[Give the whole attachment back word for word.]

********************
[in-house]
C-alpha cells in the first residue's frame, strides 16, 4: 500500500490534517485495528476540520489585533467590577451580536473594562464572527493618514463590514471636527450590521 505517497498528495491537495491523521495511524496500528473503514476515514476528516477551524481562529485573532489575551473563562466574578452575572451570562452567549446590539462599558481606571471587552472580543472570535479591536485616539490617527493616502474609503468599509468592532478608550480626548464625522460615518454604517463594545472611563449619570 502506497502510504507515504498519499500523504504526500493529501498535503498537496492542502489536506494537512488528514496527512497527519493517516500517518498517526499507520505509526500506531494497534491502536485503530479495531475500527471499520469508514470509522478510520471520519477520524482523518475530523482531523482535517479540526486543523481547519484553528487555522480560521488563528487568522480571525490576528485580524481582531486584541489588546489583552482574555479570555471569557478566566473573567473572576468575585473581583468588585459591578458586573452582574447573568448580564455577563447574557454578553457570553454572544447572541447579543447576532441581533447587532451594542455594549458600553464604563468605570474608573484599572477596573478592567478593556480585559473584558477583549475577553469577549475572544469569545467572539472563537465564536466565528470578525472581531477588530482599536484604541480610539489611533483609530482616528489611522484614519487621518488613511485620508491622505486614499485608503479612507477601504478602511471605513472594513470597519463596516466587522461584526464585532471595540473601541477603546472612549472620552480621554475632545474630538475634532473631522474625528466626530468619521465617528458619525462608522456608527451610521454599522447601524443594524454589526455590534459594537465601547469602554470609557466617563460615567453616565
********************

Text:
[in-house]
C-alpha cells in the first residue's frame, strides 16, 4: 500500500490534517485495528476540520489585533467590577451580536473594562464572527493618514463590514471636527450590521 505517497498528495491537495491523521495511524496500528473503514476515514476528516477551524481562529485573532489575551473563562466574578452575572451570562452567549446590539462599558481606571471587552472580543472570535479591536485616539490617527493616502474609503468599509468592532478608550480626548464625522460615518454604517463594545472611563449619570 502506497502510504507515504498519499500523504504526500493529501498535503498537496492542502489536506494537512488528514496527512497527519493517516500517518498517526499507520505509526500506531494497534491502536485503530479495531475500527471499520469508514470509522478510520471520519477520524482523518475530523482531523482535517479540526486543523481547519484553528487555522480560521488563528487568522480571525490576528485580524481582531486584541489588546489583552482574555479570555471569557478566566473573567473572576468575585473581583468588585459591578458586573452582574447573568448580564455577563447574557454578553457570553454572544447572541447579543447576532441581533447587532451594542455594549458600553464604563468605570474608573484599572477596573478592567478593556480585559473584558477583549475577553469577549475572544469569545467572539472563537465564536466565528470578525472581531477588530482599536484604541480610539489611533483609530482616528489611522484614519487621518488613511485620508491622505486614499485608503479612507477601504478602511471605513472594513470597519463596516466587522461584526464585532471595540473601541477603546472612549472620552480621554475632545474630538475634532473631522474625528466626530468619521465617528458619525462608522456608527451610521454599522447601524443594524454589526455590534459594537465601547469602554470609557466617563460615567453616565